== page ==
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BTW @michiganstud , here's a thought. Since you're exploring the subject of output levels and how they are 'managed' by various manufacturers with respect to the % of initial max output, and also other lower outputs and how they are / are not maintained over time, this might help you develop a 'feel' for that. I'm not commenting subjectively otherwise on this particular manufacturer, and many of their lights now sport gigalumen 'max' outputs so one must consider that, but Fenix is one of the few manufacturers who publish output / time graphs for many of their lights which plot not only the output at 'max' setting, but also most / all of the other selectable output settings as well - all on one graph. You can pull up those graphs (which they may actually put on their product packaging - not sure), at a site like 'fenixlighting'. While it may not be models you're specifically interested in, it will provide some additional data points for you to consider that might help you develop a 'gut feel' for how these things are (perhaps) typically implemented, and what you might expect from other products out there. Few (if any?) other manufacturers publish output graphs for all / most of their lights' multiple output levels other than Fenix (AKAIK) - and that is to their credit, it must be said. They're also a PLATO member company, so while they may play a few games with their marketing, their data can probably be assumed to be fairly 'legit'.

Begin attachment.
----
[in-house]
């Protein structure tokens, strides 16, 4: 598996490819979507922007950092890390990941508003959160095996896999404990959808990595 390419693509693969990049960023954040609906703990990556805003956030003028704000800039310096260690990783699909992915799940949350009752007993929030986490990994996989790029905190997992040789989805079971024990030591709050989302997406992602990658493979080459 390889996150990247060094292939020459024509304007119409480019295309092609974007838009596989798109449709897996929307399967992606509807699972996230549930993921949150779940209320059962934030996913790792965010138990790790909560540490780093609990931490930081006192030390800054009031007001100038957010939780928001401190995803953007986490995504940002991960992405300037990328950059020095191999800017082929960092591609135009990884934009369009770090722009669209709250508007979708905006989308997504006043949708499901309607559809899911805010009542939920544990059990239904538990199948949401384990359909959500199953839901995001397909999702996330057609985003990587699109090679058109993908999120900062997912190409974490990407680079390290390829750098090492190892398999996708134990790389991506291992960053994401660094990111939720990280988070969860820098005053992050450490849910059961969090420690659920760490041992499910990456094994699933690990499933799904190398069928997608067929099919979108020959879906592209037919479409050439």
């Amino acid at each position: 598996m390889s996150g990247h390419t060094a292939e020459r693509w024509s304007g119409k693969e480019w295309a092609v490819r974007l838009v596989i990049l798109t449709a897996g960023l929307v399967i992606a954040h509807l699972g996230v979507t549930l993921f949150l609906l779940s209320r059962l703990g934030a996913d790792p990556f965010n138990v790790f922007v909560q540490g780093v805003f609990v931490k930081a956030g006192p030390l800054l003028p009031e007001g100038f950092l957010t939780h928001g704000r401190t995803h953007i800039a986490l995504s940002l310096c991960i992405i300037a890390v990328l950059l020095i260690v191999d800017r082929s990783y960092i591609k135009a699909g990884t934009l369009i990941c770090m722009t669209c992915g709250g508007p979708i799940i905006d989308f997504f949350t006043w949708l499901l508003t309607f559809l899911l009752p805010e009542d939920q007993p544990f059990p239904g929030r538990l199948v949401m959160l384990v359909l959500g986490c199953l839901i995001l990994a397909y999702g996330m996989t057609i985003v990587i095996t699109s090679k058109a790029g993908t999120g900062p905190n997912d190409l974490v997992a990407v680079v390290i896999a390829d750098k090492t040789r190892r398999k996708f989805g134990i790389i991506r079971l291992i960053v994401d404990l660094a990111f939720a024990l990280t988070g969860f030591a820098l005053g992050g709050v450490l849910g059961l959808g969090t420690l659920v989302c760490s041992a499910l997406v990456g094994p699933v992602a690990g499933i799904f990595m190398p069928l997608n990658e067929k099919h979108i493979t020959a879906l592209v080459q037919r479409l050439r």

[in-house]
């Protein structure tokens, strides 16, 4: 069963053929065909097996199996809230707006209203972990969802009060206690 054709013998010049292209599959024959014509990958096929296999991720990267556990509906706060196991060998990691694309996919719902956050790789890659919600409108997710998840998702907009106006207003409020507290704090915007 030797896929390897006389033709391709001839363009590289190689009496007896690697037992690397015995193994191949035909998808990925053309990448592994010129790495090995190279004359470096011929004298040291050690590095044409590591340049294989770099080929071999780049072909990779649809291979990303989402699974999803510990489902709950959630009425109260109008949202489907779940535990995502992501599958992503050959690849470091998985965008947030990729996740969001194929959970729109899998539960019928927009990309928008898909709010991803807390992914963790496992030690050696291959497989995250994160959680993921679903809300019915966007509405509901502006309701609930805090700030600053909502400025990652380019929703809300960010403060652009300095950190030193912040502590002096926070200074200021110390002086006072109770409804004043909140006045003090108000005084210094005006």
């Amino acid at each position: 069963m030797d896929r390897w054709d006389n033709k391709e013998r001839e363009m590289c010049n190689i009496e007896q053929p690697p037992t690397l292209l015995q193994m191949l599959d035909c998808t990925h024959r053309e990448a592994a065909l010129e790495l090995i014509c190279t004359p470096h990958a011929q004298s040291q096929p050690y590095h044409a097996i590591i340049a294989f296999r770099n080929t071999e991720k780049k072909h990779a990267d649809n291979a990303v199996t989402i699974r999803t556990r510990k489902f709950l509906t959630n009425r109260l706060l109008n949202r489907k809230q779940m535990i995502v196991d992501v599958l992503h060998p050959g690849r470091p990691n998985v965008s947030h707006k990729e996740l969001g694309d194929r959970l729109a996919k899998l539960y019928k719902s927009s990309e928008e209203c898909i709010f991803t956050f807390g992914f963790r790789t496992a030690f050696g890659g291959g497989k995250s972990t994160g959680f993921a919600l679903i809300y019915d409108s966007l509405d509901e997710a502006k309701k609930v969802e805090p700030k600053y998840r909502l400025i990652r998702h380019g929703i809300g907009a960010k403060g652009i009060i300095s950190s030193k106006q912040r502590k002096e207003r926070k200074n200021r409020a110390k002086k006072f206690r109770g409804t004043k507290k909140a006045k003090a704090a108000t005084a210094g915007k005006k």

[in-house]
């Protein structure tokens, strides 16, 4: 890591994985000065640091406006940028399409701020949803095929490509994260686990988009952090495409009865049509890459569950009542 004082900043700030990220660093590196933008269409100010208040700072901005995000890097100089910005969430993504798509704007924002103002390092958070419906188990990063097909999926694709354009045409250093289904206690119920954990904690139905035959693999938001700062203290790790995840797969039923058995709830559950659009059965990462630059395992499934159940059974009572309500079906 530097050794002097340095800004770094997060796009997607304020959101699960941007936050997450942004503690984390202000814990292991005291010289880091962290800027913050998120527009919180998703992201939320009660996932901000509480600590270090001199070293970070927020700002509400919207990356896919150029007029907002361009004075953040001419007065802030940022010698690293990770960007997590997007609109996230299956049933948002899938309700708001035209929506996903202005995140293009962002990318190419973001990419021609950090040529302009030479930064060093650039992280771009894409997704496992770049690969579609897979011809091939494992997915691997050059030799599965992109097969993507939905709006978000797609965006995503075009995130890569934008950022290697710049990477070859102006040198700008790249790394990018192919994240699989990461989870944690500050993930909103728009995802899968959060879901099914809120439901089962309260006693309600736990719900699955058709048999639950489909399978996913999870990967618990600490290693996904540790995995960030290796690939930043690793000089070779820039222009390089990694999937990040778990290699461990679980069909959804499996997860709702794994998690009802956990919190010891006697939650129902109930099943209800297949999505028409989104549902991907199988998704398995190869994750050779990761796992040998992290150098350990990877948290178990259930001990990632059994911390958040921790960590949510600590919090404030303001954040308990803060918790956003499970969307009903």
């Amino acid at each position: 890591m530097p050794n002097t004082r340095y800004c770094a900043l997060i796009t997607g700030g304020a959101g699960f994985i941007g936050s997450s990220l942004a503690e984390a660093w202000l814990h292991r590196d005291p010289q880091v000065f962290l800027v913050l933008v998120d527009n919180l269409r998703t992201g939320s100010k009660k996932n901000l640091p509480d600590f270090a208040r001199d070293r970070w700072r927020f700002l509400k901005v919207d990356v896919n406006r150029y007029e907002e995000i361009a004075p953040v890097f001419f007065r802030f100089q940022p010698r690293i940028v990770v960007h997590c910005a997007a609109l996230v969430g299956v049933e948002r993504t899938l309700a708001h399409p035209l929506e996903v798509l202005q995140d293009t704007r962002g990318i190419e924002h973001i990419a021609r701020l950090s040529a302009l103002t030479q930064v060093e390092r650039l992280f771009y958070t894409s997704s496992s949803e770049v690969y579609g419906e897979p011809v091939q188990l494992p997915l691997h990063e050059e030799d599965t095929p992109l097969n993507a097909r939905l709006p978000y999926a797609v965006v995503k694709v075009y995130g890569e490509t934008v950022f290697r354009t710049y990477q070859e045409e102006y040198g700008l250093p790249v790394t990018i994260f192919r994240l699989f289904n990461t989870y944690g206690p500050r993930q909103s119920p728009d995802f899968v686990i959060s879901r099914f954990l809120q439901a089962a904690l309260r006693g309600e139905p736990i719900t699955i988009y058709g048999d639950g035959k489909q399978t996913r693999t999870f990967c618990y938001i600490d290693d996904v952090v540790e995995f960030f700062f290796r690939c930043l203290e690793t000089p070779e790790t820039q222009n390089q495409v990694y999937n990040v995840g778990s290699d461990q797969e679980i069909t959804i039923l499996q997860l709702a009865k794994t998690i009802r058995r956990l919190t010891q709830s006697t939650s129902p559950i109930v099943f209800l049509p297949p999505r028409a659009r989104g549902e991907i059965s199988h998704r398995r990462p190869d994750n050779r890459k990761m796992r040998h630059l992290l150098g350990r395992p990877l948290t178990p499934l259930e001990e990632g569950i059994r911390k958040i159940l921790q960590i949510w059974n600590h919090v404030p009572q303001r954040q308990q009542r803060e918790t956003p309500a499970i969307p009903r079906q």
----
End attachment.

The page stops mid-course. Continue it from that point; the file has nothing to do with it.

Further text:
EDIT: Again though, there simply IS no substitute for specific manufacturer-supplied data on the lights you're interested in.